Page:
Turn of the century, in its broadest sense, refers to the transition from one century to another. The term is most often used to indicate a distinctive time period either before or after the beginning of a century or both before and after.
Where no specific century is stated, the term usually refers to the most recent transition of centuries.[ citation needed ]
In British English the phrase 'the turn of the nineteenth century' refers to the years immediately preceding and immediately following 1801, 'the turn of the twentieth century' to the years surrounding 1901, and so on.[ citation needed ]
In American English it isn't so clear cut. According to the Chicago Manual of Style online Q&A, there is no common agreement as to the meaning of the phrase "turn of the n-th century." For instance, if a statement describes an event as taking place "at the turn of the 18th century," it could refer to a period around the year 1701 or around 1800, that is, the beginning or end of that century. As a result, they recommend either using only "turn of the century," and only in a context that makes clear which transition is meant,or alternatively to use a different expression that is unambiguous. "Turn of the century" commonly meant the transition from the 19th century to the 20th century; however, as the generations living at the end of the 20th century survived into the 21st century, the specific number of the referenced century became necessary to avoid confusion.
The terms anno Domini (AD) and before Christ (BC) are used to label or number years in the Julian and Gregorian calendars. The term anno Domini is Medieval Latin and means "in the year of the Lord" but is often presented using "our Lord" instead of "the Lord", taken from the full original phrase "anno Domini nostri Jesu Christi", which translates to "in the year of our Lord Jesus Christ".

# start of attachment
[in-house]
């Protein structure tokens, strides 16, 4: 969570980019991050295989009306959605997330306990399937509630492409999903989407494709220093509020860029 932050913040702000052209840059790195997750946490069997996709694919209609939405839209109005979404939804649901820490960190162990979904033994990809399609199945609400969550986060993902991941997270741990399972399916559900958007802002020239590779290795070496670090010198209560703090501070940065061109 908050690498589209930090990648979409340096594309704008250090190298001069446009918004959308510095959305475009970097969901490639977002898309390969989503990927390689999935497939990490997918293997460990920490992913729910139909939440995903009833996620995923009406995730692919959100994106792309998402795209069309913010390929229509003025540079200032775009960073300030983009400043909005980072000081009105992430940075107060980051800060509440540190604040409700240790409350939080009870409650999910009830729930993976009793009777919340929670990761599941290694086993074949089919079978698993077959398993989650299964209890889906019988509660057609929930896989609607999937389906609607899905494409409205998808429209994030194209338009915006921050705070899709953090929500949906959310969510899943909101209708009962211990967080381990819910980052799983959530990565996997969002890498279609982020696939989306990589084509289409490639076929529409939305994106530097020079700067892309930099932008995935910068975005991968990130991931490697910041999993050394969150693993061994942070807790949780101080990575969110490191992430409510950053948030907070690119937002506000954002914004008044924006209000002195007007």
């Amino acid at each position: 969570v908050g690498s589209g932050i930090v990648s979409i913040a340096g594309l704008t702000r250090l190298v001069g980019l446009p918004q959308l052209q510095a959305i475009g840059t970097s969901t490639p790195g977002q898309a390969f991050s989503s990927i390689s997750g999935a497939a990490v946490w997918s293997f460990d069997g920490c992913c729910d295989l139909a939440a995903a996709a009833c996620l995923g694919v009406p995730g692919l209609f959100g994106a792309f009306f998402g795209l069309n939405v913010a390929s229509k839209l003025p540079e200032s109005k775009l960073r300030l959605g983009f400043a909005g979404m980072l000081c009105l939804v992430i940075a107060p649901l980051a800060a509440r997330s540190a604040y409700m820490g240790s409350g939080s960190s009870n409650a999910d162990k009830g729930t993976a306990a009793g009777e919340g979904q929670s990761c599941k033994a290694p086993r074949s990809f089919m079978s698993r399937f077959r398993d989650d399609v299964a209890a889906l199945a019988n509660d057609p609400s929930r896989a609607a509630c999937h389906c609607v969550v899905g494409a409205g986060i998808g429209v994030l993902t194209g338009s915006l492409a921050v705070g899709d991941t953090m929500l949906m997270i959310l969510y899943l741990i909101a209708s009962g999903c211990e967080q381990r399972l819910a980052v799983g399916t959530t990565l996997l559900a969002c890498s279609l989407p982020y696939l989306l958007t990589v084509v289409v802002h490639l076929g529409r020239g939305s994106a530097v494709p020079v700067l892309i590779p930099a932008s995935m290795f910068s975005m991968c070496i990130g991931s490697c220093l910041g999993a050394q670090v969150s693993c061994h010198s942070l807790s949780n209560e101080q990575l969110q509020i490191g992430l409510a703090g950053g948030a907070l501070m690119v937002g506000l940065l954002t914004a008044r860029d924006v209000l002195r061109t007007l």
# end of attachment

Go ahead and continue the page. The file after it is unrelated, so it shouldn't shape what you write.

British English is the standard dialect of the English language as spoken and written in the United Kingdom. Variations exist in formal, written English in the United Kingdom. For example, the adjective wee is almost exclusively used in parts of Scotland, North East England, Ireland, and occasionally Yorkshire, whereas little is predominant elsewhere. Nevertheless, there is a meaningful degree of uniformity in written English within the United Kingdom, and this could be described by the term British English. The forms of spoken English, however, vary considerably more than in most other areas of the world where English is spoken, so a uniform concept of British English is more difficult to apply to the spoken language. According to Tom McArthur in the Oxford Guide to World English, British English shares "all the ambiguities and tensions in the word 'British' and as a result can be used and interpreted in two ways, more broadly or more narrowly, within a range of blurring and ambiguity".